search.noResults

search.searching

note.createNoteMessage

search.noResults

search.searching

orderForm.title

orderForm.productCode
orderForm.description
orderForm.quantity
orderForm.itemPrice
orderForm.price
orderForm.totalPrice
orderForm.deliveryDetails.billingAddress
orderForm.deliveryDetails.deliveryAddress
orderForm.noItems
Looking back and looking to the future of BRNC with Captain Jolyon Woodard


Britannia Royal Naval College has been educating world-class Naval Officers since 1863. That’s a huge amount of history, but for this 10-year anniversary edition we will focus on just a snapshot, looking back over the past 10 years and predicting what is to come in the next 10.


C


aptain Jolyon Woodard has been running BRNC for 18 months. He says the


Navy is constantly changing and having to adapt to the complex threats and challenges that have appeared in the world in the past 10 years, “pirates and terrorism for instance.” Then there are the ever- decreasing budgets and lower fleet numbers. But he says some things remain steadfast: “our purpose, our resolute dedication and commitment to the people in the Navy – without whom we wouldn’t be able to function.” When it comes to the training methods Jol says the approach has changed over the years and is very different to that even of 10 years ago. “The strict ‘blanket technique’ of teaching has been cast out in fa- vour of a more individual approach where we try and understand the needs of each cadet. This gets better results as we can work more closely with the young men and women adapting teaching meth- ods if necessary.” He says visiting officers who trained here in the 80s


or 90s would notice a big differ- ence in the classroom. Jol believes the College has


become more diverse and inclusive over the past few years with people from more varied backgrounds coming to train in Dartmouth. The type of courses on offer is also expanding with Royal Naval Reservists and Royal Fleet Auxilia- ries on site. The auxiliaries are civil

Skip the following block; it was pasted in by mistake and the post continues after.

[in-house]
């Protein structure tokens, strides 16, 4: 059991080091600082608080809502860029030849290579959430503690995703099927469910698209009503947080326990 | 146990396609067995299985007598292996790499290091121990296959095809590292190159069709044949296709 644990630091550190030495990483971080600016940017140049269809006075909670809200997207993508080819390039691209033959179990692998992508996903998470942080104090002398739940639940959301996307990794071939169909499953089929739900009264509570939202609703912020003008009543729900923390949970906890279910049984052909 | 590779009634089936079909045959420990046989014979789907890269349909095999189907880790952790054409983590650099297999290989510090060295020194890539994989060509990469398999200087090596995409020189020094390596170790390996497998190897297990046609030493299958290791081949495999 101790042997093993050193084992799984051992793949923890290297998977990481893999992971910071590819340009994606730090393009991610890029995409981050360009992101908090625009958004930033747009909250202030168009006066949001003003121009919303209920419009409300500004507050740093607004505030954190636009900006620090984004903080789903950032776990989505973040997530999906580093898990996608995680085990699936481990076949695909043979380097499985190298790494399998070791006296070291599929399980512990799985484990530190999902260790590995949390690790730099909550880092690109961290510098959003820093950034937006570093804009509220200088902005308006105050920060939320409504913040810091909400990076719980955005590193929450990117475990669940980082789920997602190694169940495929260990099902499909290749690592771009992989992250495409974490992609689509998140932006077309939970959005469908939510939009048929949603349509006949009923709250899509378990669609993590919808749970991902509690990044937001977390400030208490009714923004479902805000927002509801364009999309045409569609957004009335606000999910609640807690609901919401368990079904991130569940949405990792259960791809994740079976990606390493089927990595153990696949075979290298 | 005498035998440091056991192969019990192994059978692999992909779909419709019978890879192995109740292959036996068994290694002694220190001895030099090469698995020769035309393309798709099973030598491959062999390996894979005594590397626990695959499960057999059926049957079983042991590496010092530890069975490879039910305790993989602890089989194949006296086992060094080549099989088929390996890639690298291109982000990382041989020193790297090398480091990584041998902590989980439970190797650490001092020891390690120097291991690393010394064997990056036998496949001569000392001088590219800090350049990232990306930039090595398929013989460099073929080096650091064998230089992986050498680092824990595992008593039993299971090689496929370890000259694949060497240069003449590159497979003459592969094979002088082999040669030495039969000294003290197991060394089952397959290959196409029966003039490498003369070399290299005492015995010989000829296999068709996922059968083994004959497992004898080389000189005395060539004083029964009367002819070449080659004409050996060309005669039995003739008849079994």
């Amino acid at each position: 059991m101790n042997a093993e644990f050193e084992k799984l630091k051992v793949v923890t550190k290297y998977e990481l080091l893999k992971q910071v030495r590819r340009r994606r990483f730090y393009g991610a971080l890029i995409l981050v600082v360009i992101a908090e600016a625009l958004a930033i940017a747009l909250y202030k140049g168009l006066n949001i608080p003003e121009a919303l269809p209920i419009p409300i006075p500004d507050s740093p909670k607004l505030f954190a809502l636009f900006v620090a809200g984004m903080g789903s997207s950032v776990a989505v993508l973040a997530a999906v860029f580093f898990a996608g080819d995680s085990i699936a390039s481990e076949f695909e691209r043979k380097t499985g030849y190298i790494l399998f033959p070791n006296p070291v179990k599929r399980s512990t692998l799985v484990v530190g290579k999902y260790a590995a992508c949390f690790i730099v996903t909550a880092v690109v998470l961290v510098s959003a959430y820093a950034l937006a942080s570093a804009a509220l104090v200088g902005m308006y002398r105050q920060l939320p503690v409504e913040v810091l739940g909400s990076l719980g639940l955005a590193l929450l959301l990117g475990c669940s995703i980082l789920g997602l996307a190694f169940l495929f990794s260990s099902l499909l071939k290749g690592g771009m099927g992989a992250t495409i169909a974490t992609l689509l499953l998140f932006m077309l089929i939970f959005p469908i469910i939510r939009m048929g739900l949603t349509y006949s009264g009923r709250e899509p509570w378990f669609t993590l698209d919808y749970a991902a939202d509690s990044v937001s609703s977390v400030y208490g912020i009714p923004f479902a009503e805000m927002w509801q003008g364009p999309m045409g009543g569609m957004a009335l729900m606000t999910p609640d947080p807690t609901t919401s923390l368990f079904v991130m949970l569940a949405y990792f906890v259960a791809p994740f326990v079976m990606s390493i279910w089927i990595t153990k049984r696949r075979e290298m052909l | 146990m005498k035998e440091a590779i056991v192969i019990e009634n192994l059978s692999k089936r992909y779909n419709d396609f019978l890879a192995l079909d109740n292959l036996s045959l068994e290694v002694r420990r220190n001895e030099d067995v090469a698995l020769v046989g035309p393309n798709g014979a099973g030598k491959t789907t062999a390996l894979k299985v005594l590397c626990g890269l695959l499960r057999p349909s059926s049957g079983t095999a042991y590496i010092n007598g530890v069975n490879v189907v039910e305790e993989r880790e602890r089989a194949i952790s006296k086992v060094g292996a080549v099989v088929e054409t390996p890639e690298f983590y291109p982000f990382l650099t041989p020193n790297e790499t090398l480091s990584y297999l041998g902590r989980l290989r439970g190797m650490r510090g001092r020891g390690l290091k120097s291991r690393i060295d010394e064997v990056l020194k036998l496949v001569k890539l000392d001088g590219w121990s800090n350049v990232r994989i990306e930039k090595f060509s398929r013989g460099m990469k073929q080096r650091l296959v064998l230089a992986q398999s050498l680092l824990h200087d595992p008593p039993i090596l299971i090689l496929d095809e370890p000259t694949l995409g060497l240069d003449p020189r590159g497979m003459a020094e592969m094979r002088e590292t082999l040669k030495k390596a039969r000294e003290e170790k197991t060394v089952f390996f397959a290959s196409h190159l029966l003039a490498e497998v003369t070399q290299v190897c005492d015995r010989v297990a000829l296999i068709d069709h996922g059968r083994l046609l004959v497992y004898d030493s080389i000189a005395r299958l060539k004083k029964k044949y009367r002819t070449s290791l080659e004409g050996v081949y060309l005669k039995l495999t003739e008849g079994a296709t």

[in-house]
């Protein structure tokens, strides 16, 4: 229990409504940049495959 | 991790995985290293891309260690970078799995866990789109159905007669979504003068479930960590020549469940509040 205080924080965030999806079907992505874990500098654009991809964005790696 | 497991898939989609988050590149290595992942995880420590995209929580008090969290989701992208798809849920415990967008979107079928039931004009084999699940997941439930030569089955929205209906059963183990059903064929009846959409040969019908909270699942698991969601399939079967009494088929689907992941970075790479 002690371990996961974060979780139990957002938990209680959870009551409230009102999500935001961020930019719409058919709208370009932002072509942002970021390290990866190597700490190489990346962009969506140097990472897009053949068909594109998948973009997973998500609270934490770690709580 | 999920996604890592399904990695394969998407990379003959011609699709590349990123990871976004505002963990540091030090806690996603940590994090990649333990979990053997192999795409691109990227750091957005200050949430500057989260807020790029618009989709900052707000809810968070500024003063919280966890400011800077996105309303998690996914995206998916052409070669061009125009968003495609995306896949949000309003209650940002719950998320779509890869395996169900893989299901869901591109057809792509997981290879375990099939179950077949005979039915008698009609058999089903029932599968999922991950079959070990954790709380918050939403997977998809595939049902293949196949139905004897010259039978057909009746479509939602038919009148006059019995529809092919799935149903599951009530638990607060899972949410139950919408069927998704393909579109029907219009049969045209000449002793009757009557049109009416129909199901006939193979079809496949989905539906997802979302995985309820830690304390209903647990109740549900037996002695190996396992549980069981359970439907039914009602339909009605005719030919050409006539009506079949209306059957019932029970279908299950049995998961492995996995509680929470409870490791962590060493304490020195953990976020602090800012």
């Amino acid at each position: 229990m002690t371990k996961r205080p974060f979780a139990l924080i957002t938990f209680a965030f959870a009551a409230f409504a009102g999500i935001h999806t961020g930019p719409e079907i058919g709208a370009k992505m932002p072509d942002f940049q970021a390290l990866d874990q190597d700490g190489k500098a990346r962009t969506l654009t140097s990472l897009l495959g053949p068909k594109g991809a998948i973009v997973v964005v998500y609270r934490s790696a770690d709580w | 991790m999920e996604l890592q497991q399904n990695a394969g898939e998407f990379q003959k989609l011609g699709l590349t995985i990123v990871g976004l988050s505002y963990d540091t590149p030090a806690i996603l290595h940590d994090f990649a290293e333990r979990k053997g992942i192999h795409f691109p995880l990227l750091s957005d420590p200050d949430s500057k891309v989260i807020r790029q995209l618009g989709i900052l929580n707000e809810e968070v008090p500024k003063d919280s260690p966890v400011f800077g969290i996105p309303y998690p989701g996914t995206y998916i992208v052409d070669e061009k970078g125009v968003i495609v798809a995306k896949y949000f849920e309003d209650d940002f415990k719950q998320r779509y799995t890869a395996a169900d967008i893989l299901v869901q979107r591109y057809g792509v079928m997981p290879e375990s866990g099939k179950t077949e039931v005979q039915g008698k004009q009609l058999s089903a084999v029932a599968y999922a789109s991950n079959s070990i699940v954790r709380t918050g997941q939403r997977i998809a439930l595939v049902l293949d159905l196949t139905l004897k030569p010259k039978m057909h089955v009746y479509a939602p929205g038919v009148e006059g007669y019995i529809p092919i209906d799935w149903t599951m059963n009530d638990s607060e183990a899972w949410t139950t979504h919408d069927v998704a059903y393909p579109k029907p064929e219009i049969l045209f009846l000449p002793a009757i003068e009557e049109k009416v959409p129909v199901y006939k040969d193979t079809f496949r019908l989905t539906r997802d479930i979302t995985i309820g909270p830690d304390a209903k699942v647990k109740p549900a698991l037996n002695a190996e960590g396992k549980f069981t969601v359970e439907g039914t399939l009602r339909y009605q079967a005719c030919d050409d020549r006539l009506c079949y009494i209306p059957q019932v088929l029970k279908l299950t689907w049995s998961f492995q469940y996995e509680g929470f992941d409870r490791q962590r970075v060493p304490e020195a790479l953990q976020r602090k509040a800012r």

“I hope all these


investments in our future will show the outside world that we are committed to keeping the College here.”


servants who man the ships that provide the fleet with vital supplies. “Our international dimension is growing as well – over the past three years we have trained cadets from 44 countries, and I suspect total countries trained numbers around 50. That means hundreds of foreign cadets have left here ready


to serve their country’s Navy. These growing links with other countries are crucial.” Since 2008 the College has been


home to the headquarters for the Royal Naval Leadership Academy. It means senior sailors and officers at all levels across the RN attend courses run by BRNC to further develop and prepare them for promotion. Jol says it’s great for the College as it gives them another focus and it provides a chance for the young cadets to meet and learn from naval personnel at varying stages of their career. He is also keen to point out that


on a practical teaching level the time cadets spend at sea during their initial training has recently increased. It is now back up to six weeks. “Four years ago it dropped due to low fleet numbers. But the need for this vital early training sea exposure never decreased so I am thrilled that it has now been raised again. Only last month three coach loads of cadets left here bound for HMS Ocean and HMS Albion.” The College has always employed


Page 1  |  Page 2  |  Page 3  |  Page 4  |  Page 5  |  Page 6  |  Page 7  |  Page 8  |  Page 9  |  Page 10  |  Page 11  |  Page 12  |  Page 13  |  Page 14  |  Page 15  |  Page 16  |  Page 17  |  Page 18  |  Page 19  |  Page 20  |  Page 21  |  Page 22  |  Page 23  |  Page 24  |  Page 25  |  Page 26  |  Page 27  |  Page 28  |  Page 29  |  Page 30  |  Page 31  |  Page 32  |  Page 33  |  Page 34  |  Page 35  |  Page 36  |  Page 37  |  Page 38  |  Page 39  |  Page 40  |  Page 41  |  Page 42  |  Page 43  |  Page 44  |  Page 45  |  Page 46  |  Page 47  |  Page 48  |  Page 49  |  Page 50  |  Page 51  |  Page 52  |  Page 53  |  Page 54  |  Page 55  |  Page 56  |  Page 57  |  Page 58  |  Page 59  |  Page 60  |  Page 61  |  Page 62  |  Page 63  |  Page 64  |  Page 65  |  Page 66  |  Page 67  |  Page 68  |  Page 69  |  Page 70  |  Page 71  |  Page 72  |  Page 73  |  Page 74  |  Page 75  |  Page 76  |  Page 77  |  Page 78  |  Page 79  |  Page 80  |  Page 81  |  Page 82  |  Page 83  |  Page 84  |  Page 85  |  Page 86  |  Page 87  |  Page 88  |  Page 89  |  Page 90  |  Page 91  |  Page 92  |  Page 93  |  Page 94  |  Page 95  |  Page 96  |  Page 97  |  Page 98  |  Page 99  |  Page 100  |  Page 101  |  Page 102  |  Page 103  |  Page 104  |  Page 105  |  Page 106  |  Page 107  |  Page 108  |  Page 109  |  Page 110  |  Page 111  |  Page 112  |  Page 113  |  Page 114  |  Page 115  |  Page 116  |  Page 117  |  Page 118  |  Page 119  |  Page 120  |  Page 121  |  Page 122  |  Page 123  |  Page 124  |  Page 125  |  Page 126  |  Page 127  |  Page 128  |  Page 129  |  Page 130  |  Page 131  |  Page 132  |  Page 133  |  Page 134  |  Page 135  |  Page 136  |  Page 137  |  Page 138  |  Page 139  |  Page 140  |  Page 141  |  Page 142  |  Page 143  |  Page 144  |  Page 145  |  Page 146  |  Page 147  |  Page 148  |  Page 149  |  Page 150  |  Page 151  |  Page 152  |  Page 153  |  Page 154  |  Page 155  |  Page 156  |  Page 157  |  Page 158  |  Page 159  |  Page 160  |  Page 161  |  Page 162  |  Page 163  |  Page 164